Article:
Daily brief (10/20): Top picks from the Springfield media

Sunny, with a high near 70.

Tonight, expect skies to clear and low temperatures to dip to either side of 40 degrees.

Tomorrow, full sunshine will dominate the viewing area and highs will top out in the upper 60s and low 70s with a light south wind.

Sunday, the winds pick up a bit and we can expect afternoon highs to reach the upper 70s.

Much of next week will remain warmer than average for this time of year until a cold front pushes through Thursday.

Isolated showers and thunderstorms will accompany that front and are also possible Monday as a shortwave passes by in the upper levels of the atmosphere.  It looks like a beautiful weekend overall–enjoy!

Today’s picks

  • News-Leader: 30 marching bands will compete today at Ozarks. The Ozarko Invitational Marching Festival begins at 9 a.m. at the Robert W. Plaster Sports Complex at Missouri State University, 1015 E. Grand St. High school bands will perform throughout the day, the MSU Pride Band will perform at 4:45 p.m., and finals begin at 5:30 p.m. The final award ceremony begins at 8:45 p.m. To view a performance schedule, visit midwestmarching.com. Admission is $10 for adults, $6 for students and senior citizens, and free for 5 and younger.
  • OzarksFirst: Electronic recycling event this weekend benefits The Kitchen. SCS Home Entertainmentis hosting the 3rd Annual Electronic Recycling Weekend Friday and Saturday (October 19 and 20). You can recycle your old and useless home electronics at 2868 S. Glenstone in Springfield from 9 a.m. to 5 p.m. either day. It’s $10 cash per car load and $10 per TV (recycling a TV typically will cost you $20). There will be some special offers at the two-day event. You can sign up for raffles and get good prices on new equipment. The event benefits the project of The Kitchen, LLC.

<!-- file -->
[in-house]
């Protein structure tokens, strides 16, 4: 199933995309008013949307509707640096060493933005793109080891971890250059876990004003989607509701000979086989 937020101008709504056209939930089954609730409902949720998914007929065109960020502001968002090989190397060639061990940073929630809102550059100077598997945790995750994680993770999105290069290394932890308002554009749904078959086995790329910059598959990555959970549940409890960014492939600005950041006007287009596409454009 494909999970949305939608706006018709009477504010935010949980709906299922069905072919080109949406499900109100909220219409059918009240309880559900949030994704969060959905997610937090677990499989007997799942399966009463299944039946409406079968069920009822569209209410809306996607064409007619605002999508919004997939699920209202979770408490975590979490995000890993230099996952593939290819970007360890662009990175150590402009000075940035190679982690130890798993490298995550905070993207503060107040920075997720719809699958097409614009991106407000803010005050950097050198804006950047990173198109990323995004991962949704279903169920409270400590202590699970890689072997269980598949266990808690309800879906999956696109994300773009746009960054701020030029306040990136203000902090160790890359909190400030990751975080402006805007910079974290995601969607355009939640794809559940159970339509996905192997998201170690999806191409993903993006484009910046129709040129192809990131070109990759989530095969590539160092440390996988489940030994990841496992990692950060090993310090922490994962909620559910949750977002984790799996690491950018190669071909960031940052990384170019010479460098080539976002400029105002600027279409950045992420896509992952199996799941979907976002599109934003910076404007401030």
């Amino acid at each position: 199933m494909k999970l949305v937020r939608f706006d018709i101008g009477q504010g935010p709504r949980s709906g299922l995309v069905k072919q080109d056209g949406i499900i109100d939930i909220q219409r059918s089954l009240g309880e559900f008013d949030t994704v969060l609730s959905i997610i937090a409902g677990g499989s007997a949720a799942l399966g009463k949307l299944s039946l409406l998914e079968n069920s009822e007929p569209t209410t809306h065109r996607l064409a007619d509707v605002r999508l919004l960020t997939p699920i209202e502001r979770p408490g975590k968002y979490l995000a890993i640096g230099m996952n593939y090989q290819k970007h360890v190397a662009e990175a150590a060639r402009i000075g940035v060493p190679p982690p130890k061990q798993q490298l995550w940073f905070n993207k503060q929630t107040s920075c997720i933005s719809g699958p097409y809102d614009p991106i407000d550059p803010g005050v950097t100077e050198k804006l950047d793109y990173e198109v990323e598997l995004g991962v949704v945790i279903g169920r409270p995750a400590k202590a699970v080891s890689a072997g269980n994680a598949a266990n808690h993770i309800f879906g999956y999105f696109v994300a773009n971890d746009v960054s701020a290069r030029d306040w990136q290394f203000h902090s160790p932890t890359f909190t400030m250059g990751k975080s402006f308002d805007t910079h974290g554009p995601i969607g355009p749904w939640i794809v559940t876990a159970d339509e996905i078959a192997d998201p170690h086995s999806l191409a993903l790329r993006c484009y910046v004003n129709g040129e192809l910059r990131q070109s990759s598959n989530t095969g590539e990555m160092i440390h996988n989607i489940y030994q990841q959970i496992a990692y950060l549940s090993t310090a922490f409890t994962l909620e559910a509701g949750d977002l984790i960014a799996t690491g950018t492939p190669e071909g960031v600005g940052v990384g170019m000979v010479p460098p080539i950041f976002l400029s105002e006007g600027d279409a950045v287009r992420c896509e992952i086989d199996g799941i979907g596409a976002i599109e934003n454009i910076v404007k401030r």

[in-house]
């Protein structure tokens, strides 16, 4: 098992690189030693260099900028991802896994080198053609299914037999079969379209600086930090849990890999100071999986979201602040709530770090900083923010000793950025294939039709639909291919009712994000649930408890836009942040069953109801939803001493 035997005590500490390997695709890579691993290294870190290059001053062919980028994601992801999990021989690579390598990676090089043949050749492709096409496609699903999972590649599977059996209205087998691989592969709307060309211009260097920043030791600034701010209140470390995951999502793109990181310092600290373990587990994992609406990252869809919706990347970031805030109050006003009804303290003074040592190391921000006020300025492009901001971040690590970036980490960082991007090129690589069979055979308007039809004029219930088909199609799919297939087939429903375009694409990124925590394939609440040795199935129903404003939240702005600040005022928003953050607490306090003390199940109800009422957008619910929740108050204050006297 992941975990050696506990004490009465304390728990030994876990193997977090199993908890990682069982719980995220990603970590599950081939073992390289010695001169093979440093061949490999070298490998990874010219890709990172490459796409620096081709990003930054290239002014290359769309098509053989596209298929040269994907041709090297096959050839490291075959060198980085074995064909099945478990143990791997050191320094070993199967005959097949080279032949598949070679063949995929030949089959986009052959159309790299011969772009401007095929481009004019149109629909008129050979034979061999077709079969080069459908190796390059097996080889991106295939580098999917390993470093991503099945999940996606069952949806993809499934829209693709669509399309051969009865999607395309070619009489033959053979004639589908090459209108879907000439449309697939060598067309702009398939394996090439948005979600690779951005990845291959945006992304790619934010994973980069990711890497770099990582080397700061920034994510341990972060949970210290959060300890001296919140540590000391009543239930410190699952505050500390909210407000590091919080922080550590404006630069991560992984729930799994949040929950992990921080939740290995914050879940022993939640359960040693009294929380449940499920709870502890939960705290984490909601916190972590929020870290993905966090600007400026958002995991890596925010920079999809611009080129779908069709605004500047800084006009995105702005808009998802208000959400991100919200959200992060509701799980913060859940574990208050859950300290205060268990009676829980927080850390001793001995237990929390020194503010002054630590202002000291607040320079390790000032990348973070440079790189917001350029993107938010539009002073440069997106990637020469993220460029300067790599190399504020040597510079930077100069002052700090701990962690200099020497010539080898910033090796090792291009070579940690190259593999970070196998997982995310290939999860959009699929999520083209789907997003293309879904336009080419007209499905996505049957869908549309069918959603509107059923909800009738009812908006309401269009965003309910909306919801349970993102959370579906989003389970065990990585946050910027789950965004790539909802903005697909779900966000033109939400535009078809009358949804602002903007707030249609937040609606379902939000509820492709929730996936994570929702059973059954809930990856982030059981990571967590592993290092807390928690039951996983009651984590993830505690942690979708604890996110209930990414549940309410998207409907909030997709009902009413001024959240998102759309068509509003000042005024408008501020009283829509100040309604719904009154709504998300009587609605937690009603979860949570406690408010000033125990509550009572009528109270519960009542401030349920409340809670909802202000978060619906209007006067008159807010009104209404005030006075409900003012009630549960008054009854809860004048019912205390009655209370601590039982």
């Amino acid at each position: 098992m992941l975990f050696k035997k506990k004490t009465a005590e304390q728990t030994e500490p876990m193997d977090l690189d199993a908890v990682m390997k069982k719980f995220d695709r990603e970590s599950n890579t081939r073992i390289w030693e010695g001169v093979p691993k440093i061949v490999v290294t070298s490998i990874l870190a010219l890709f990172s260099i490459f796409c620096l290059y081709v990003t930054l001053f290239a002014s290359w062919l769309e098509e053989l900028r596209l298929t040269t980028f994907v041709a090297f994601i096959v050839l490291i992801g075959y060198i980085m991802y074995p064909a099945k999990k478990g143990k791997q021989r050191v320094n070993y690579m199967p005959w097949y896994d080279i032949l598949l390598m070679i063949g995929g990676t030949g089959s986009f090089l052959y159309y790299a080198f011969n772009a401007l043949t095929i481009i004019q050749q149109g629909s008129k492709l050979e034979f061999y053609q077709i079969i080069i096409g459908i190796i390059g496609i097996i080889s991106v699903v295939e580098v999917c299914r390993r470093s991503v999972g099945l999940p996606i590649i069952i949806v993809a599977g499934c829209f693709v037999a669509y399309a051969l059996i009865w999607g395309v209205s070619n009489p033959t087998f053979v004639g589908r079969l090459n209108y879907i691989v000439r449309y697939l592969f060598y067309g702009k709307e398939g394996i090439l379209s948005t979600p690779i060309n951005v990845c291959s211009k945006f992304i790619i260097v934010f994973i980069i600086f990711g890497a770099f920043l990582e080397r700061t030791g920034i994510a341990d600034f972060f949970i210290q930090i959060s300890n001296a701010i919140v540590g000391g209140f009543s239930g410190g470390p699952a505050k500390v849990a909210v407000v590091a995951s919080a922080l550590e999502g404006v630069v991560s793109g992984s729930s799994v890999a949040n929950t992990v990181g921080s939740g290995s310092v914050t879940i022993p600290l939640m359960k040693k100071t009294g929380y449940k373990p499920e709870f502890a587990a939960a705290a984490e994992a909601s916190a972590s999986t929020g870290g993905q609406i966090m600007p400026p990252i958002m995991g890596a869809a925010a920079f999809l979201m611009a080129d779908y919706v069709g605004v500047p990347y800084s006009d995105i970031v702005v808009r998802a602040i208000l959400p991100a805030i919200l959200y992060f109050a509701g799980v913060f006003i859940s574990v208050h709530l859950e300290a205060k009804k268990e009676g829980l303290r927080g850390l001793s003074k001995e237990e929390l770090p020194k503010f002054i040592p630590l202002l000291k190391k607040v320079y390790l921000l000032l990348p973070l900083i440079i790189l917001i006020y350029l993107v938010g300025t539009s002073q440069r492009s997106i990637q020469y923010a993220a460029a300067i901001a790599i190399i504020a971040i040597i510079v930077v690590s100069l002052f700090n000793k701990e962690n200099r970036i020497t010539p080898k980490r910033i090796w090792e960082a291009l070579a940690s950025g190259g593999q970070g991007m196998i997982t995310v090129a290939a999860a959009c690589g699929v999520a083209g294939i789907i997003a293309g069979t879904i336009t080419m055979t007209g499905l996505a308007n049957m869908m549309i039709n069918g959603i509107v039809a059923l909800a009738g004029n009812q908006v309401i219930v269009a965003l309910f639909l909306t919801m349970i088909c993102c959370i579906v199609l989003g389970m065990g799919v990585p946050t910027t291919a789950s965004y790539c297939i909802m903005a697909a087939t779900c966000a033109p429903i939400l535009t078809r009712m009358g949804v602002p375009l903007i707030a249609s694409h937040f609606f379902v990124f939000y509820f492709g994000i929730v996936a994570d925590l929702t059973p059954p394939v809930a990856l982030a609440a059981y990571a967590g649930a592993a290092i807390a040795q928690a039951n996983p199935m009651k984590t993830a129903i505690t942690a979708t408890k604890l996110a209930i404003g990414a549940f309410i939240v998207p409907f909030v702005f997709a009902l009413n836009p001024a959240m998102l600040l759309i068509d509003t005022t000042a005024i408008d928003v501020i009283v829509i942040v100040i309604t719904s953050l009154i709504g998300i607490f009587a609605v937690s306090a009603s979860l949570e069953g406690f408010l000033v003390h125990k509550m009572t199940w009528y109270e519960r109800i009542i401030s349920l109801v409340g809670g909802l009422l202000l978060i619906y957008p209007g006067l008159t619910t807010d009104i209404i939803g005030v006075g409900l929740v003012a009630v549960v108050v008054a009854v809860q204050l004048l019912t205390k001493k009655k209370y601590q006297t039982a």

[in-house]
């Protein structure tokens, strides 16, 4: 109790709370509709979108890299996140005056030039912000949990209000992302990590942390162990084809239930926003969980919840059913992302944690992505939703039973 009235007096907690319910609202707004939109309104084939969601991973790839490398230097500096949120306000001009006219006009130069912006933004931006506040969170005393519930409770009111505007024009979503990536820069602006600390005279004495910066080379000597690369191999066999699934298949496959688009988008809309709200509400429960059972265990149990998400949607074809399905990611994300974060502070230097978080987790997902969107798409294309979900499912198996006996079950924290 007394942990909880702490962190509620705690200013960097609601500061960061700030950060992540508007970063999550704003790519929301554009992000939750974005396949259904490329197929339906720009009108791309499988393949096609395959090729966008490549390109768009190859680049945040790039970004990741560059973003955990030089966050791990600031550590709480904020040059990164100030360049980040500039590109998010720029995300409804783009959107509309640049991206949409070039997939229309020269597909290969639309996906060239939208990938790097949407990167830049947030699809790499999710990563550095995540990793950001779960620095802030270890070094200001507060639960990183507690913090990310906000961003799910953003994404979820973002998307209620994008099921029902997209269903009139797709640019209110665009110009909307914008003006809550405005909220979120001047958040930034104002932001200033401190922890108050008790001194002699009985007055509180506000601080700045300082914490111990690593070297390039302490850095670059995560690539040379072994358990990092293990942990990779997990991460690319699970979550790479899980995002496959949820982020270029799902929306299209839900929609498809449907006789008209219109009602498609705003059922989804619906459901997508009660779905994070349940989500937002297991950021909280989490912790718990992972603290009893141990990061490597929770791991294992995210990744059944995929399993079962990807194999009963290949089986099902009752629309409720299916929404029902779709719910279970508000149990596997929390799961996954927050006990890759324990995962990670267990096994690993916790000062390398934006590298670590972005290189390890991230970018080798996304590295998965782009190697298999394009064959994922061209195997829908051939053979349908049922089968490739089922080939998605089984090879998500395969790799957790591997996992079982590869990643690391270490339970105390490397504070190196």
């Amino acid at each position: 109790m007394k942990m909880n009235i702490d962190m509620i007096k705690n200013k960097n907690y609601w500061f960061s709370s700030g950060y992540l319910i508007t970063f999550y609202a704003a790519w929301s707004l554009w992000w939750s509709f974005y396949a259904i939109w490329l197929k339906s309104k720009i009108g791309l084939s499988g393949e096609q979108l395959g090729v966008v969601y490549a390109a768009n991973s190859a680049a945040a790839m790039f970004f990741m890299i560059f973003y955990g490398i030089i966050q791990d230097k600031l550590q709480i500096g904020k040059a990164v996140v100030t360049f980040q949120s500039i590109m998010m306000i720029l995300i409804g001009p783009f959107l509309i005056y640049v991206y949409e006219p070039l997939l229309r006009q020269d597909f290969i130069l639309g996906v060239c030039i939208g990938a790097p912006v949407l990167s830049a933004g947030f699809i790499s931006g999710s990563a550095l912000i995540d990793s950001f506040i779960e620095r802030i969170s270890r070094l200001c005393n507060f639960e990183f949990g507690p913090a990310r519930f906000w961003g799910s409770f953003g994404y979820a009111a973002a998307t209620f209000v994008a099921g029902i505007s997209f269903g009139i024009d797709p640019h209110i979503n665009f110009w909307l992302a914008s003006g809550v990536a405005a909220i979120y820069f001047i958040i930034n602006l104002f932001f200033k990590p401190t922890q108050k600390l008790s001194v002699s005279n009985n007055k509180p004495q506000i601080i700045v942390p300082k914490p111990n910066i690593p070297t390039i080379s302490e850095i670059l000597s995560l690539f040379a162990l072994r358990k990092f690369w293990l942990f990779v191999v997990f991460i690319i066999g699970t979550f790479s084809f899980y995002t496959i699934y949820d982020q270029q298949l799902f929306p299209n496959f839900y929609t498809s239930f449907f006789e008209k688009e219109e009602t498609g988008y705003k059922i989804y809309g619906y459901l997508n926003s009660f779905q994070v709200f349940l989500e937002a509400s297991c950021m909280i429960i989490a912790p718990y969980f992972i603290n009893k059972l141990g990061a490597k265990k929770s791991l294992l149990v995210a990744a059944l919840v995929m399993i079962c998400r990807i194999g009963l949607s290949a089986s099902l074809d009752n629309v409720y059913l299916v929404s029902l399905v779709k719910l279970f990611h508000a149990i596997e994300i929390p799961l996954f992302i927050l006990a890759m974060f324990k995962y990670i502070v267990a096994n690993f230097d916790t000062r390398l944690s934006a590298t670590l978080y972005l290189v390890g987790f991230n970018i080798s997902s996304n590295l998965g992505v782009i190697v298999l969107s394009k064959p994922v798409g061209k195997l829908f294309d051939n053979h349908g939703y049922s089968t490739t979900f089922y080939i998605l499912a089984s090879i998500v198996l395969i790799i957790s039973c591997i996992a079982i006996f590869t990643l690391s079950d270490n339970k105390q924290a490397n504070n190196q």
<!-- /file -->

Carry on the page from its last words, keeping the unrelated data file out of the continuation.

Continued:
• KY3: National Geographic Channel ‘Animal Intervention’ features National Tiger Sanctuary near Branson. National Geographic’s Animal Intervention show — hosted by Clint Eastwood‘s daughter, Alison, and actor Billy McNamara —  investigate cases of wild animals living in peril. More tigers are pets than live in the wild, and not everyone is well equipped to properly care for the big cats.  The national television show is highlighting that trend and asked for a helping hand from a tiger sanctuary north of Branson.

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